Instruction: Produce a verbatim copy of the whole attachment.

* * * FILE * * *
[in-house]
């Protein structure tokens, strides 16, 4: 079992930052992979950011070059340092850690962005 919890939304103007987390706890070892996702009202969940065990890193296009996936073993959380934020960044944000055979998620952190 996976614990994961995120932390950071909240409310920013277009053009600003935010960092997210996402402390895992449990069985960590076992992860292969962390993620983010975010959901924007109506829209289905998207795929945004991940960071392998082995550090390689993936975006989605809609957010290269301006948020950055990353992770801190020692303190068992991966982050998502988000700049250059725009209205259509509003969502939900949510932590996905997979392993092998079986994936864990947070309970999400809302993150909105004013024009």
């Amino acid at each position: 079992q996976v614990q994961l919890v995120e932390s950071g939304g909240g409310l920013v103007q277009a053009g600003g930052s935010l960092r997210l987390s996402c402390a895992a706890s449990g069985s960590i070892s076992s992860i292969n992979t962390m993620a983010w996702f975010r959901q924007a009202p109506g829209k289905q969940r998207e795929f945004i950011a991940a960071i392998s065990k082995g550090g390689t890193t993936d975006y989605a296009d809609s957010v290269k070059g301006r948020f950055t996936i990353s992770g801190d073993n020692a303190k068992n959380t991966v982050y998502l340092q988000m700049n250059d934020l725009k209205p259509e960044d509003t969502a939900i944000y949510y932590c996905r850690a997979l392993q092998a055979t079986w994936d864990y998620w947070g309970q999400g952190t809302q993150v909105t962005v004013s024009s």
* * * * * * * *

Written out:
[in-house]
């Protein structure tokens, strides 16, 4: 079992930052992979950011070059340092850690962005 919890939304103007987390706890070892996702009202969940065990890193296009996936073993959380934020960044944000055979998620952190 996976614990994961995120932390950071909240409310920013277009053009600003935010960092997210996402402390895992449990069985960590076992992860292969962390993620983010975010959901924007109506829209289905998207795929945004991940960071392998082995550090390689993936975006989605809609957010290269301006948020950055990353992770801190020692303190068992991966982050998502988000700049250059725009209205259509509003969502939900949510932590996905997979392993092998079986994936864990947070309970999400809302993150909105004013024009």
């Amino acid at each position: 079992q996976v614990q994961l919890v995120e932390s950071g939304g909240g409310l920013v103007q277009a053009g600003g930052s935010l960092r997210l987390s996402c402390a895992a706890s449990g069985s960590i070892s076992s992860i292969n992979t962390m993620a983010w996702f975010r959901q924007a009202p109506g829209k289905q969940r998207e795929f945004i950011a991940a960071i392998s065990k082995g550090g390689t890193t993936d975006y989605a296009d809609s957010v290269k070059g301006r948020f950055t996936i990353s992770g801190d073993n020692a303190k068992n959380t991966v982050y998502l340092q988000m700049n250059d934020l725009k209205p259509e960044d509003t969502a939900i944000y949510y932590c996905r850690a997979l392993q092998a055979t079986w994936d864990y998620w947070g309970q999400g952190t809302q993150v909105t962005v004013s024009s």